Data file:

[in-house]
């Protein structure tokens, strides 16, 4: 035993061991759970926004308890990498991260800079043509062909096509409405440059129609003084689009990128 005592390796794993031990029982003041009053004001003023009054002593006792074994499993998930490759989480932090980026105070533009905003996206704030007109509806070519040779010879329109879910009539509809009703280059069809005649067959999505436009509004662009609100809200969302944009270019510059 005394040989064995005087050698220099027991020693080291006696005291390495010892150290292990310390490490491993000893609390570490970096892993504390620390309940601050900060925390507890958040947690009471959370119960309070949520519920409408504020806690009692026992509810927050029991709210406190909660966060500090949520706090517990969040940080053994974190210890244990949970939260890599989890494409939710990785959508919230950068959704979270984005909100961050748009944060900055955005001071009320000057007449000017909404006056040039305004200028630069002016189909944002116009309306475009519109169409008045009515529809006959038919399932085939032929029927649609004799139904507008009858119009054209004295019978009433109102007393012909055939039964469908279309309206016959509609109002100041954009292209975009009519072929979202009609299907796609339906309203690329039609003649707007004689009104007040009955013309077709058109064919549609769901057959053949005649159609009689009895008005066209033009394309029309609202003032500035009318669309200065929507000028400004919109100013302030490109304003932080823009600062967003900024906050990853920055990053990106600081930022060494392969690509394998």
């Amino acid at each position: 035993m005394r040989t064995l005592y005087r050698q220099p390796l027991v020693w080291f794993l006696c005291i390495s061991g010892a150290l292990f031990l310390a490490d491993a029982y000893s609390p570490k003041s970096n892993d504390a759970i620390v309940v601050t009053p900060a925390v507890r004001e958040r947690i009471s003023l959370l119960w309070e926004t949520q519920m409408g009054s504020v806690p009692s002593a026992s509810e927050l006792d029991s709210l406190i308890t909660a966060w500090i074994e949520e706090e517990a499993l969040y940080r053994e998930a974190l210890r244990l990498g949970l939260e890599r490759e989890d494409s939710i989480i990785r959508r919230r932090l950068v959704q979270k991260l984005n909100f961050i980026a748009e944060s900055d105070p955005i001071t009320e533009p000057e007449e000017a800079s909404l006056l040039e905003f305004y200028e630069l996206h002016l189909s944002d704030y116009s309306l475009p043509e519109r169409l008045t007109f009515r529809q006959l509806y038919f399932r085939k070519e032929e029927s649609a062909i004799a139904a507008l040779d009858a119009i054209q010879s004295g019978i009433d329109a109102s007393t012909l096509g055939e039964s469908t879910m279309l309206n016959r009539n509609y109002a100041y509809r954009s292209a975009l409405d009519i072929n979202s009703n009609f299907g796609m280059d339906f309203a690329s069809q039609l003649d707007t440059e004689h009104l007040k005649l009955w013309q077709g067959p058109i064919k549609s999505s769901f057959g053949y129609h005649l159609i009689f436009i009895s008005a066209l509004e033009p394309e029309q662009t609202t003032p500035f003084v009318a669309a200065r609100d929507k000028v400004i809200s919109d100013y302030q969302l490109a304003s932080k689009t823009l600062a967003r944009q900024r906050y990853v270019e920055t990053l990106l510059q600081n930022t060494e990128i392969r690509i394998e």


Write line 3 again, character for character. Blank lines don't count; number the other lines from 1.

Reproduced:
């Amino acid at each position: 035993m005394r040989t064995l005592y005087r050698q220099p390796l027991v020693w080291f794993l006696c005291i390495s061991g010892a150290l292990f031990l310390a490490d491993a029982y000893s609390p570490k003041s970096n892993d504390a759970i620390v309940v601050t009053p900060a925390v507890r004001e958040r947690i009471s003023l959370l119960w309070e926004t949520q519920m409408g009054s504020v806690p009692s002593a026992s509810e927050l006792d029991s709210l406190i308890t909660a966060w500090i074994e949520e706090e517990a499993l969040y940080r053994e998930a974190l210890r244990l990498g949970l939260e890599r490759e989890d494409s939710i989480i990785r959508r919230r932090l950068v959704q979270k991260l984005n909100f961050i980026a748009e944060s900055d105070p955005i001071t009320e533009p000057e007449e000017a800079s909404l006056l040039e905003f305004y200028e630069l996206h002016l189909s944002d704030y116009s309306l475009p043509e519109r169409l008045t007109f009515r529809q006959l509806y038919f399932r085939k070519e032929e029927s649609a062909i004799a139904a507008l040779d009858a119009i054209q010879s004295g019978i009433d329109a109102s007393t012909l096509g055939e039964s469908t879910m279309l309206n016959r009539n509609y109002a100041y509809r954009s292209a975009l409405d009519i072929n979202s009703n009609f299907g796609m280059d339906f309203a690329s069809q039609l003649d707007t440059e004689h009104l007040k005649l009955w013309q077709g067959p058109i064919k549609s999505s769901f057959g053949y129609h005649l159609i009689f436009i009895s008005a066209l509004e033009p394309e029309q662009t609202t003032p500035f003084v009318a669309a200065r609100d929507k000028v400004i809200s919109d100013y302030q969302l490109a304003s932080k689009t823009l600062a967003r944009q900024r906050y990853v270019e920055t990053l990106l510059q600081n930022t060494e990128i392969r690509i394998e």